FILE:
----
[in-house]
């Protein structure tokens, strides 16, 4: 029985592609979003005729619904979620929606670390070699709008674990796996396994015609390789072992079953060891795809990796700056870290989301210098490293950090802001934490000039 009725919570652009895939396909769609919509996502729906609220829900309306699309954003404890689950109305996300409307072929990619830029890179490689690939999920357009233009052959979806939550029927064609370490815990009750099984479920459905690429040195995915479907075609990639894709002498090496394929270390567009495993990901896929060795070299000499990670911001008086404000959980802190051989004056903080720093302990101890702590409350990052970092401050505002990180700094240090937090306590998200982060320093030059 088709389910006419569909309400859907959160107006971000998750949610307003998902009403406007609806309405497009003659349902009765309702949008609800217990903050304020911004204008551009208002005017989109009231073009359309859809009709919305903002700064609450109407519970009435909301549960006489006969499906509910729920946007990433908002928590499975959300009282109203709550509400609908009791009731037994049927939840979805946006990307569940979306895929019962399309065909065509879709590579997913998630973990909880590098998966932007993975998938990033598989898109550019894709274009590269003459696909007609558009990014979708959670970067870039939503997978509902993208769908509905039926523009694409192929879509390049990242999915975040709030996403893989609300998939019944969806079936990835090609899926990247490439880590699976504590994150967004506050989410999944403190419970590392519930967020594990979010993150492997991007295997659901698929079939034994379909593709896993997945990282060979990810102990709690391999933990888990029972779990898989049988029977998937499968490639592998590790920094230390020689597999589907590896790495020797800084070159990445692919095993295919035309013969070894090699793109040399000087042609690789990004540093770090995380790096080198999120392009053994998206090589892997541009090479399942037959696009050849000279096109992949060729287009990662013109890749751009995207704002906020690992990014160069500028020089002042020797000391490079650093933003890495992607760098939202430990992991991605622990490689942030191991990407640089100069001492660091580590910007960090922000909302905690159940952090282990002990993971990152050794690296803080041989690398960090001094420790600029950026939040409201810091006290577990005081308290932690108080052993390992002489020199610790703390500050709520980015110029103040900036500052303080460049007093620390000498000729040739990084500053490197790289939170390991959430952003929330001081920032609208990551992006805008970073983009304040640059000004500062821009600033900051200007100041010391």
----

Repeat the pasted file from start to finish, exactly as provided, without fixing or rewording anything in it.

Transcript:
[in-house]
């Protein structure tokens, strides 16, 4: 029985592609979003005729619904979620929606670390070699709008674990796996396994015609390789072992079953060891795809990796700056870290989301210098490293950090802001934490000039 009725919570652009895939396909769609919509996502729906609220829900309306699309954003404890689950109305996300409307072929990619830029890179490689690939999920357009233009052959979806939550029927064609370490815990009750099984479920459905690429040195995915479907075609990639894709002498090496394929270390567009495993990901896929060795070299000499990670911001008086404000959980802190051989004056903080720093302990101890702590409350990052970092401050505002990180700094240090937090306590998200982060320093030059 088709389910006419569909309400859907959160107006971000998750949610307003998902009403406007609806309405497009003659349902009765309702949008609800217990903050304020911004204008551009208002005017989109009231073009359309859809009709919305903002700064609450109407519970009435909301549960006489006969499906509910729920946007990433908002928590499975959300009282109203709550509400609908009791009731037994049927939840979805946006990307569940979306895929019962399309065909065509879709590579997913998630973990909880590098998966932007993975998938990033598989898109550019894709274009590269003459696909007609558009990014979708959670970067870039939503997978509902993208769908509905039926523009694409192929879509390049990242999915975040709030996403893989609300998939019944969806079936990835090609899926990247490439880590699976504590994150967004506050989410999944403190419970590392519930967020594990979010993150492997991007295997659901698929079939034994379909593709896993997945990282060979990810102990709690391999933990888990029972779990898989049988029977998937499968490639592998590790920094230390020689597999589907590896790495020797800084070159990445692919095993295919035309013969070894090699793109040399000087042609690789990004540093770090995380790096080198999120392009053994998206090589892997541009090479399942037959696009050849000279096109992949060729287009990662013109890749751009995207704002906020690992990014160069500028020089002042020797000391490079650093933003890495992607760098939202430990992991991605622990490689942030191991990407640089100069001492660091580590910007960090922000909302905690159940952090282990002990993971990152050794690296803080041989690398960090001094420790600029950026939040409201810091006290577990005081308290932690108080052993390992002489020199610790703390500050709520980015110029103040900036500052303080460049007093620390000498000729040739990084500053490197790289939170390991959430952003929330001081920032609208990551992006805008970073983009304040640059000004500062821009600033900051200007100041010391």